Dichos are proverbs. “Dichos” is a Spanish word for wise sayings, clever maxims, humorous perspectives that can guide you well. Dichos are life coaches, lighting a pathway that, if followed, can make our lives better and less painful. Dichos are nuggets of wisdom that are handed, like gold, from parents to children to enrich their lives. They exist in all languages of course, but here in Texas we get the benefit of having them in English and Spanish. Sometimes they’re similar, but sometimes they’re vastly different in both content and expression.
I’ve collected a few of my favorite dichos to share. I’m grateful to my diaspora of Hispanic friends who sent in an avalanche of suggestions which helped me remember some I’d forgotten, and taught me a few new ones as well.
Listen to all the dichos in the audio player above, or read them below.
There are many dichos about the value of keeping your mouth shut:
“En boca cerrada, no entran mosca”: Keep your mouth shut and no flies will get in.
“El pez por la boca muere”: Fish die through their mouth.
There are many dichos about love, of course. Here are two about long-distance love:
“Amor de lejos es amor de pen#$%&@”: Well, can’t finish that one here, but I’m sure if you know some Spanish you can. Long-distance love is a love for DANG fools.
And there’s a corollary: “Amor de lejos, felices los cuatro”: Long-distance love makes four people happy.
Here are two about the best-laid plans:
“Del plato, a la boca … se cae la sopa”: From the bowl to the mouth, you can lose your soup. Or, “Del dicho al hecho, hay mucho trecho”: From planning to doing, much can go wrong.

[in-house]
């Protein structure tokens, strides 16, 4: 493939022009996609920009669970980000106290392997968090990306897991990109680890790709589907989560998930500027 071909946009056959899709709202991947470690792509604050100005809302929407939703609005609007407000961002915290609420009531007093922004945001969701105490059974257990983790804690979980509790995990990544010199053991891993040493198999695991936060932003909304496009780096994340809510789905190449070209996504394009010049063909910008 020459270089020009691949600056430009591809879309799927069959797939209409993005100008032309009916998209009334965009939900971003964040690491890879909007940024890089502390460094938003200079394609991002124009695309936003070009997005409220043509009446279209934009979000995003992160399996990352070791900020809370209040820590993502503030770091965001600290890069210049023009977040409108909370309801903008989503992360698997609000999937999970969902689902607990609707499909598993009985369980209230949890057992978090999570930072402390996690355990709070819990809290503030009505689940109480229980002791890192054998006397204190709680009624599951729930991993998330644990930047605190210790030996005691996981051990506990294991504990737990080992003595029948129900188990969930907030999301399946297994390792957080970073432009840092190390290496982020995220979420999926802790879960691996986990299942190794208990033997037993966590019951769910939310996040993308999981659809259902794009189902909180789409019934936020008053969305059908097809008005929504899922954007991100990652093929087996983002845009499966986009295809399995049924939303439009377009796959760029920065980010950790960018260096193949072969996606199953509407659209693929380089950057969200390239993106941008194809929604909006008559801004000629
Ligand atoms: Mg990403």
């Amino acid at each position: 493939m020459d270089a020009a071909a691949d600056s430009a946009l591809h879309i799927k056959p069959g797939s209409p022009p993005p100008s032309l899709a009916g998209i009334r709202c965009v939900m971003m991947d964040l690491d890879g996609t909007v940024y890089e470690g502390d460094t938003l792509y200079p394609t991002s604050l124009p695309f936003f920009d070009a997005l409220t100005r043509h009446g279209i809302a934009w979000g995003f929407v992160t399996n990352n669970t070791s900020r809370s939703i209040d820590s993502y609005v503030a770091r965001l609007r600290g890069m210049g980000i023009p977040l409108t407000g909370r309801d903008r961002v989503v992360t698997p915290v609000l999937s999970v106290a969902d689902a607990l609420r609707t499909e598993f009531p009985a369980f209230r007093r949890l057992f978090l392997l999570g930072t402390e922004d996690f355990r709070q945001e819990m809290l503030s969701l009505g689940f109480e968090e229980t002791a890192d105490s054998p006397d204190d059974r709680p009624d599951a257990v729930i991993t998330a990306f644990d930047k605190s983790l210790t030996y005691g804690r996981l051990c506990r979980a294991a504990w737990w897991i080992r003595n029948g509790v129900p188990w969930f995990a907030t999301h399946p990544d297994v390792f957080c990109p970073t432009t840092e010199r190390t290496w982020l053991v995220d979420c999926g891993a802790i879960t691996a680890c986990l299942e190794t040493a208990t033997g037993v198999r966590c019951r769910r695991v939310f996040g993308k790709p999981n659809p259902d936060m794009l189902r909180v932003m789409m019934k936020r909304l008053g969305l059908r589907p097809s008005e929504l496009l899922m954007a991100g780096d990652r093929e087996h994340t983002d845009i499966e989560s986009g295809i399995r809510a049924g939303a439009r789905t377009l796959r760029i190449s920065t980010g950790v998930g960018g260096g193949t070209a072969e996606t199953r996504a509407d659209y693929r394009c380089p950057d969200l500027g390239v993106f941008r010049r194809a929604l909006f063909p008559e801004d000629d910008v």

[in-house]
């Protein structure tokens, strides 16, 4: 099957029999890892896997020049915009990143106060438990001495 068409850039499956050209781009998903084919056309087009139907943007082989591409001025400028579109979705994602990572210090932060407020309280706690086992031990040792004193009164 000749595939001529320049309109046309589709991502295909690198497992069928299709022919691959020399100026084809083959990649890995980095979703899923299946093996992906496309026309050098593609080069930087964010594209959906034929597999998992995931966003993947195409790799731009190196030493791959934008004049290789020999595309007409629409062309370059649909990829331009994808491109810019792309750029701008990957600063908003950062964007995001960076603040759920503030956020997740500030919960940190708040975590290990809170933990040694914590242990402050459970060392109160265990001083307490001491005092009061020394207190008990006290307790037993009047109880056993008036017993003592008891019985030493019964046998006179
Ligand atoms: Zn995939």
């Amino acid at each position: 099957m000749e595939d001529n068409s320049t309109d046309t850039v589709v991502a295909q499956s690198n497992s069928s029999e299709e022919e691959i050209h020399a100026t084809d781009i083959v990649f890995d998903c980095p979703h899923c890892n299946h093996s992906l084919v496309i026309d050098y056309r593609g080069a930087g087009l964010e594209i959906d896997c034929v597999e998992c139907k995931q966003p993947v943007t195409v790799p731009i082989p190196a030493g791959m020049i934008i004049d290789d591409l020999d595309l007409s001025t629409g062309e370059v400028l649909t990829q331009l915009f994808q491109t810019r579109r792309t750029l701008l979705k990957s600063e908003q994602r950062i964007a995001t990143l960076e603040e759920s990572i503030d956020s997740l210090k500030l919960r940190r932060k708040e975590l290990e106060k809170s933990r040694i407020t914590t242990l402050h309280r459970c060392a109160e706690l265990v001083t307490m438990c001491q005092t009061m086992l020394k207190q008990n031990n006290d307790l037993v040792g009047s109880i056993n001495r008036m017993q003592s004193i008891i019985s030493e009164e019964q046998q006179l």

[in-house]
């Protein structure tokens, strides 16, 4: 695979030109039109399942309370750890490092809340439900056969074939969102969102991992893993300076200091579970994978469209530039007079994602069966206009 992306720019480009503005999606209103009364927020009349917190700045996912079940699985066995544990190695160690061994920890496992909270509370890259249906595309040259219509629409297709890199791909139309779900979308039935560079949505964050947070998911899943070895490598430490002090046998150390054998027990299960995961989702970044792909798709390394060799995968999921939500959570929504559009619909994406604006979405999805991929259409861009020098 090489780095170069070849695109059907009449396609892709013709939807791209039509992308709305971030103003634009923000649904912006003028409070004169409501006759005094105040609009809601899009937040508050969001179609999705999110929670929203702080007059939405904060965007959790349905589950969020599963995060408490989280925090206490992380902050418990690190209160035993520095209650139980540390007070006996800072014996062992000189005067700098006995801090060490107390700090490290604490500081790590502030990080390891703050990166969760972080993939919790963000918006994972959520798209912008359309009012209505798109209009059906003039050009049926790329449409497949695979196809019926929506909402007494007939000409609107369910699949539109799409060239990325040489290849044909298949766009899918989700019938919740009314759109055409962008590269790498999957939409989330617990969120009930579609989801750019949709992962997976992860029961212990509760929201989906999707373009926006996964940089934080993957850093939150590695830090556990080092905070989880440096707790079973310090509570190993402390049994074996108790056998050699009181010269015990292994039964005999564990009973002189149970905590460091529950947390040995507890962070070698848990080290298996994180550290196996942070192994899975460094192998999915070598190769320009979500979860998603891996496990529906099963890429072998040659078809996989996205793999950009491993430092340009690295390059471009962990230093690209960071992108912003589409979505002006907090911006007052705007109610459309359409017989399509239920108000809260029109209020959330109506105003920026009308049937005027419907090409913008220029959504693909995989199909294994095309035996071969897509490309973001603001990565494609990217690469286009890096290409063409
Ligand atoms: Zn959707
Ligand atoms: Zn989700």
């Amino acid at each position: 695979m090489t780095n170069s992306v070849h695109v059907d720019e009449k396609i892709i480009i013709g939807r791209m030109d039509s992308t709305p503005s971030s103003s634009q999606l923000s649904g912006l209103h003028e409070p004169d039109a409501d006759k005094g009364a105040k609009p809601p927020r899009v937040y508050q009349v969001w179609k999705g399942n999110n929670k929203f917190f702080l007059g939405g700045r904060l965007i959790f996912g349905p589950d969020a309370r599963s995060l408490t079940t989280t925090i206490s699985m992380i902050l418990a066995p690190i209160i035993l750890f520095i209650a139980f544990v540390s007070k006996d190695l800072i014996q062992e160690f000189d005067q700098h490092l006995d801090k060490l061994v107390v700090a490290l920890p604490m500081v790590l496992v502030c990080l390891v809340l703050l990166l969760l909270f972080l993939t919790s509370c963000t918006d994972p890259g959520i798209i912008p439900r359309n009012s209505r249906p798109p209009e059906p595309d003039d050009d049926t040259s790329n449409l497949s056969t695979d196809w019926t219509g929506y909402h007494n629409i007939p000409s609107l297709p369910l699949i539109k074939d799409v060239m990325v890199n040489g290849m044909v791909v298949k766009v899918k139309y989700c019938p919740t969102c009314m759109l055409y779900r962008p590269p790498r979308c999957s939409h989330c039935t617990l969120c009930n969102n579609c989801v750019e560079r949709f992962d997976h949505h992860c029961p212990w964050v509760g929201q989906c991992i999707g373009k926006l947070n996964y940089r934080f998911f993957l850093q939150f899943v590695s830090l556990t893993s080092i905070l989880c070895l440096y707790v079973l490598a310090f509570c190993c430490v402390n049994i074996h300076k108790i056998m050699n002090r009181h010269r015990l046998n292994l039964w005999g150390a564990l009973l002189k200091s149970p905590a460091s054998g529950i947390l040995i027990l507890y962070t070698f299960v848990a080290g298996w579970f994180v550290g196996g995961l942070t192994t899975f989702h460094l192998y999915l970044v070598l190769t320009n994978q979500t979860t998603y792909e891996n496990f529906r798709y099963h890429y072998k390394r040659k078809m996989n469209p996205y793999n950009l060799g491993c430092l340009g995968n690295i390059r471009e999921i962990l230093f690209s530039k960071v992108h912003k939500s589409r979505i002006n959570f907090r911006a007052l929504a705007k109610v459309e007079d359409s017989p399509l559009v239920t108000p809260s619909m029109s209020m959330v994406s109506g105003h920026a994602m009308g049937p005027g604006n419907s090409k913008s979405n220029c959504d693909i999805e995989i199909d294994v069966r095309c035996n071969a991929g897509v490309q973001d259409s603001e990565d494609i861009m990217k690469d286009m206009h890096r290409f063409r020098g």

Now for a few about being a good person.
“Dime con quién andas y te diré quién eres”: Tell me who you run with and I’ll tell you who you are.
“Aunque la mona se vista de seda, mona se qued”: A monkey in a silk dress is still a monkey. Lipstick on a pig.
“El burro hablando de orejas”: The donkey talking about ears – hypocrisy.
And for lazy people, we have these cautionary dichos:
“Camaron que se duerme so lo lleva la corriente,” and, “El flojo trabaja doble”: Sleeping shrimp get carried away by the current, and the lazy one does everything twice.
The devil often appears in dichos:
“Más sabe el diablo por viejo, que por diablo”: The devil is cunning because he’s ancient, not because he’s the devil.
And here’s the five-second rule in dicho form. When you drop food on the floor you will often hear: “Todo para dios, nada para el diablo”: All for God, none for the devil.
Let us end with this timeless jewel:
“Los niños y los borrachos siempre dicen la verdad”: Little children and drunks always tell the truth.
I’ll drink to that. I’m W. F. Strong. Estas son historias de Tejas. Algunas son verdaderas.